One of Florida’s most egregious child abusers is the agency that’s supposed to rehabilitate troubled youths: the state Department of Juvenile Justice (DJJ), reports the Orlando Sentinel. The newspaper says DJJ is responsible for 661 confirmed cases of abuse or neglect since 1994. Nearly two-thirds of those cases occurred in the past four years. Since 1998, at least six boys died from injuries suffered at juvenile-justice facilities; investigators blame only two on abuse and neglect.
During the past few months, the agency has faced a grand-jury probe, a legislative inquiry and public outrage because employees did nothing to save a 17-year-old boy who suffered an agonizing death from appendicitis. It has lost more than a dozen employees, including its top two officials, who have taken leaves of absence.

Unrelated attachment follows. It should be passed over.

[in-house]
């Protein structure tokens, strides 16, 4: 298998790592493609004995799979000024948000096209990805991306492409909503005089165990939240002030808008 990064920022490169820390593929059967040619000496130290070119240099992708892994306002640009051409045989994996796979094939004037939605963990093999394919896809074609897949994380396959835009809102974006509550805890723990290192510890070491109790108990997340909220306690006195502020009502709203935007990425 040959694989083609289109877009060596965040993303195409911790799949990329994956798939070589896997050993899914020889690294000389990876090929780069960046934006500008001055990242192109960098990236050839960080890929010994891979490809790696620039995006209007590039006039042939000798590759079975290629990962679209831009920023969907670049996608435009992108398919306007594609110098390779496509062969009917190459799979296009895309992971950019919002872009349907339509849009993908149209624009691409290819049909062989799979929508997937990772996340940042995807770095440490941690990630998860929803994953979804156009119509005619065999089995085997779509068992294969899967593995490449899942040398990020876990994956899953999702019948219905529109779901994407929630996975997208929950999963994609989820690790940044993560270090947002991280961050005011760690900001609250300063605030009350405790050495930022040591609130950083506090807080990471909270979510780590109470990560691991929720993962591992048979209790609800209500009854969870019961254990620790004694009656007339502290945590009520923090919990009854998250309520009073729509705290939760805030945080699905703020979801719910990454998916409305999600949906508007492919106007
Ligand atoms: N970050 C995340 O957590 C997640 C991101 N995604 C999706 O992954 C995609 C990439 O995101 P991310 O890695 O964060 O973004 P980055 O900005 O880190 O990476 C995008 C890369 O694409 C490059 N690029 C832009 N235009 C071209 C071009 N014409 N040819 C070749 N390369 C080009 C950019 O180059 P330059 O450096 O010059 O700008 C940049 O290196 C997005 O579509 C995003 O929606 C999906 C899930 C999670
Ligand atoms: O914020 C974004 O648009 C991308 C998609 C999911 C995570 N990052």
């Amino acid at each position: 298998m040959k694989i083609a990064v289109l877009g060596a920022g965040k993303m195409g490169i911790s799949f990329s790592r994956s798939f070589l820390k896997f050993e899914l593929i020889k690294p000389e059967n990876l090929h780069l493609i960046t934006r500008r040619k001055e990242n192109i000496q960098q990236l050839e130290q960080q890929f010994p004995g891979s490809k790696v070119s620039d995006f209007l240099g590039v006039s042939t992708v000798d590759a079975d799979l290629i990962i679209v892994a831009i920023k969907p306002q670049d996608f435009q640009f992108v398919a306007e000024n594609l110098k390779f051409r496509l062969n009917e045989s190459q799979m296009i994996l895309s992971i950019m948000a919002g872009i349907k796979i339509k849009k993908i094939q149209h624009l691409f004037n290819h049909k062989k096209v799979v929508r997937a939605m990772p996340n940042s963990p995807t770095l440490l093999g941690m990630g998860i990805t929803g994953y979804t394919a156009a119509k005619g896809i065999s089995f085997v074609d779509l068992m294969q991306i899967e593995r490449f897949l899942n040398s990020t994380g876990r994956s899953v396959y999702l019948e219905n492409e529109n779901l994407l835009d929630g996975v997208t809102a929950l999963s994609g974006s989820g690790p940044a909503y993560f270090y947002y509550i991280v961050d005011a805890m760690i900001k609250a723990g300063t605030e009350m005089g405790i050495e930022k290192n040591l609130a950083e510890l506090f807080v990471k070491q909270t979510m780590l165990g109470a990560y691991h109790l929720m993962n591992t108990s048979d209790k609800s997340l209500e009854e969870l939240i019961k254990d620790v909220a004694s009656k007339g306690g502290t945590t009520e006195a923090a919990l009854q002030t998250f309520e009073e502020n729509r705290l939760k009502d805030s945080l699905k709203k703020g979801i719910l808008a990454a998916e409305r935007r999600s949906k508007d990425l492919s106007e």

A Sentinel investigation found records showing cases of abuse and neglect throughout the statewide network of about 200 lockups, boot camps, residential facilities, and other programs. Records point to an agency that cannot control its employees or those of the dozens of private companies it pays to run field operations. Last year those privately run programs — most of them long-term residential facilities — were the source of 80 percent of the department’s abuse and neglect cases.
C. George Denman, acting secretary at juvenile justice, acknowledges the department must change. “Any time we have one confirmed case of child abuse, it bothers us,” said Denman. “The higher the numbers go, the worse it is.”
The agency is home to about 8,500 juveniles, ages 11 to 18, who have broken the law. They are held from a few months to more than a year.